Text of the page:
As the year comes to an end, industry experts look back to discuss how the clinical research market has evolved since 2018 and prepare for the challenges to overcome in the year to come.
This year was a busy one for Signant Health, which was formed in June after the rebranding of CRF Bracket, which followed CRF Health’s acquisition by Genstar Capital, the private equity firm behind Bracket, in 2018.
Shortly after rebranding, Signant launched a partner program aiming to improve collaboration between contract research organizations (CROs) and sponsors, in order to help avoid miscommunication and “reduce scope creep that is common when vendors work together,” a spokesperson for the company told us at the time.
Collaborations with new sponsors entering the industry was one of the main factors that reshaped the clinical trial market in the past year, according to Mike Nolte, the company’s CEO.
“I think 2019 will be remembered as the year that clinical research mapped a journey towards merging with the mainstream,” Nolte told us, and continued by explaining that, due to the complexity of clinical research, technologies and solutions that seem like an ‘obvious fit’ are often a ‘mismatch’.
Nolte noted that incidents like this are also due to regulatory issues and concerns about the risks that companies are willing, or not willing, to take.
However, the executive commented that “2019 saw large, horizontal technology players emerge with an eye towards investing in this industry, and it also saw a handful of real, as opposed to speculative, connections between clinical care and clinical research using technology.”
Some of the announcements from companies in the field and the expectations placed on them “should probably be met with skepticism,'' Nolte commented; however, he expressed the opinion that the energy and focus seen in the industry is expected to create a ‘larger ecosystem’ for new solutions.
Moreover, according to Nolte, “if history repeats itself, the best answers are far more likely to come from smaller, expert vertical vendors, but the focus and attention still has the potential to move regulatory and other barriers to adoption.”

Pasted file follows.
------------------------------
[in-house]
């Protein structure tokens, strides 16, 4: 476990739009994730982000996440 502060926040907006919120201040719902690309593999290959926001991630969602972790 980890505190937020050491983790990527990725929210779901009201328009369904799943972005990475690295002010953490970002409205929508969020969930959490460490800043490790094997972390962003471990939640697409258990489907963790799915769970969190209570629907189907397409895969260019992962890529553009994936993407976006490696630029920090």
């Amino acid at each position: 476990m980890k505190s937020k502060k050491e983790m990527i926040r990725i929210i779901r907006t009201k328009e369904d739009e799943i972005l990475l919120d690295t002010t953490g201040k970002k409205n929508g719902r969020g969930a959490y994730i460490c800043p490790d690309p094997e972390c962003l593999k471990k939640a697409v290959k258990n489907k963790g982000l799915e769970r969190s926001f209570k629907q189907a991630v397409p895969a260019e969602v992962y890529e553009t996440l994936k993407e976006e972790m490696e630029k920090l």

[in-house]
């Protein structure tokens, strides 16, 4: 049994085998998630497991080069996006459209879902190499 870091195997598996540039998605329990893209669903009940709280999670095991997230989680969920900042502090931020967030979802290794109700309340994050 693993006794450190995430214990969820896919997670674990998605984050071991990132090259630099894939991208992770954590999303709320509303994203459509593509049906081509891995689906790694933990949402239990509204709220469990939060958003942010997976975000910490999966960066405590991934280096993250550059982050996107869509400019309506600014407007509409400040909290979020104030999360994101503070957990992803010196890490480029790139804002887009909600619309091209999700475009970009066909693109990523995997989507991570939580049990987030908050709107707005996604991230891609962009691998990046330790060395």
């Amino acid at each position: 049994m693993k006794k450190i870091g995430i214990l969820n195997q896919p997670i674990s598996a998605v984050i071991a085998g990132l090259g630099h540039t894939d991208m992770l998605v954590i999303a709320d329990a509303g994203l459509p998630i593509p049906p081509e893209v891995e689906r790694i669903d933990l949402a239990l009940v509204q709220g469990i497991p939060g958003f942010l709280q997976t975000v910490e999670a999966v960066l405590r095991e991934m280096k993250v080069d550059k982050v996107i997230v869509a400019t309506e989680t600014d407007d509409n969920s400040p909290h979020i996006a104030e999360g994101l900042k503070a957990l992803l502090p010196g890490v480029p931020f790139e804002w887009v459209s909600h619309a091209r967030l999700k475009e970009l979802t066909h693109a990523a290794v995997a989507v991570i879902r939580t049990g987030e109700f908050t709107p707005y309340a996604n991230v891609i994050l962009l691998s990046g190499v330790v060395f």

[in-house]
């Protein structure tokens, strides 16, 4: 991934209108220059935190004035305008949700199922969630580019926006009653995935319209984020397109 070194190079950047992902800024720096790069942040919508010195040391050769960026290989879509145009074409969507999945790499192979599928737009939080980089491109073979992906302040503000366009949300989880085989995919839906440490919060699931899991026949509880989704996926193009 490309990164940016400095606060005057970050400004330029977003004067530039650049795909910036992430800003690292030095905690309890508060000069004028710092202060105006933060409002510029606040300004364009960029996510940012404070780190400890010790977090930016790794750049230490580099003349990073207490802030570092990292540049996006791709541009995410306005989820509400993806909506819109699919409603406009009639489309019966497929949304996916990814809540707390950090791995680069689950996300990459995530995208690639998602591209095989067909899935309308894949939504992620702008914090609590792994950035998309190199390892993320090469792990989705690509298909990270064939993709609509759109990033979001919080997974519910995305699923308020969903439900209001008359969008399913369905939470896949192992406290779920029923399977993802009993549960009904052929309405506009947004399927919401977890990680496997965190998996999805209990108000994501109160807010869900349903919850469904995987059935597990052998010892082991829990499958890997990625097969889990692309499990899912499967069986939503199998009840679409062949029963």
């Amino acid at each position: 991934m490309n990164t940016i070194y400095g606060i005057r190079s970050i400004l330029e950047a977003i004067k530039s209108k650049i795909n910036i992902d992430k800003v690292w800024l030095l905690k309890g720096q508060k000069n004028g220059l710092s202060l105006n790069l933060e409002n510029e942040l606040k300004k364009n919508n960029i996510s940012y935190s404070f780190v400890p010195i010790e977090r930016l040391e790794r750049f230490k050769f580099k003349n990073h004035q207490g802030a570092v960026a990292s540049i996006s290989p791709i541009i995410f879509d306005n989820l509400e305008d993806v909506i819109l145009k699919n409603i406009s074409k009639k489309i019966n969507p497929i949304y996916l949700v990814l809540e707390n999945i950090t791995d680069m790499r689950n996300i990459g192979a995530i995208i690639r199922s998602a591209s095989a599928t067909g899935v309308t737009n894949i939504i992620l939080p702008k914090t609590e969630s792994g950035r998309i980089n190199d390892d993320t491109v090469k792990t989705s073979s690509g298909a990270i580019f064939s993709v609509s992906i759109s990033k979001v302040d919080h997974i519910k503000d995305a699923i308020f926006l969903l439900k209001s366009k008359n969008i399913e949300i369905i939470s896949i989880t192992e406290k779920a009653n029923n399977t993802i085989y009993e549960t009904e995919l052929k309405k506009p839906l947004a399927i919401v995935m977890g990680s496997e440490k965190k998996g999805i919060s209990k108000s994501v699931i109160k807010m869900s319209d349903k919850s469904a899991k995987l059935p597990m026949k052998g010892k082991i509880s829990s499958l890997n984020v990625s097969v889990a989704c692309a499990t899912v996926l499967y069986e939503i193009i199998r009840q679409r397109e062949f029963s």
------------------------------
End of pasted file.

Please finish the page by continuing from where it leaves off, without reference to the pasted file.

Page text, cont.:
Signant’s CEO added that the ‘momentum’ to see software solutions and ‘patient connectivity’ as essential to the execution of quality research is ‘irreversible’, although it does “ebb and flow as sponsors evaluate risks and benefits to multi-billion-dollar bets.”
Nolte concluded, however, that the presence of new capital, new pressures and new ideas are a positive for patients and industry participants who “will benefit from simpler, less expensive and higher quality solutions.”
Blinded data analytics ‘the next big technology’ to adopt in 2020
Asked about the new technologies that are most expected to be adopted by the clinical trials industry in the upcoming year, Bill Byrom, VP of product strategy and innovation at Signant, pointed at sensors and wearables, of which the market will see a ‘continued increased uptake’.
According to Byrom, the focus on processes and solutions on how to acquire, manage and monitor data will be maintained in 2020, as the potential of leveraging the growing market of wearables and sensors in clinical trials is ‘well understood’, and consists of three main aspects:
“Enabling more frequent assessment in remote settings to provide a richer insight into treatment effects; measuring endpoints that have been difficult to measure previously; and measuring in free-living functioning as opposed to only in-clinic measures.”
The executive noted that tools that can be used to derive greater insights from our data to inform processes and endpoint quality will become more important in the foreseeable future.
Blinded data analytics (BDA) is going to be ‘the next big technology’ to adopt in 2020, Byrom suggested, and explained that its applicability expands across many different diseases and endpoint types – where insights on data variance, outliers, systematic issues and implausible data help to monitor and manage endpoint quality throughout the study.
“There are a number of disease states where data analysis presents challenges that are greater than usual, such as dermatology,” Byrom said, concluding: “Here, BDA can be used to triangulate the data from multiple sources, making it easier to identify outliers, identify problems, and course correct before it’s too late. As a tool, it’s invaluable.”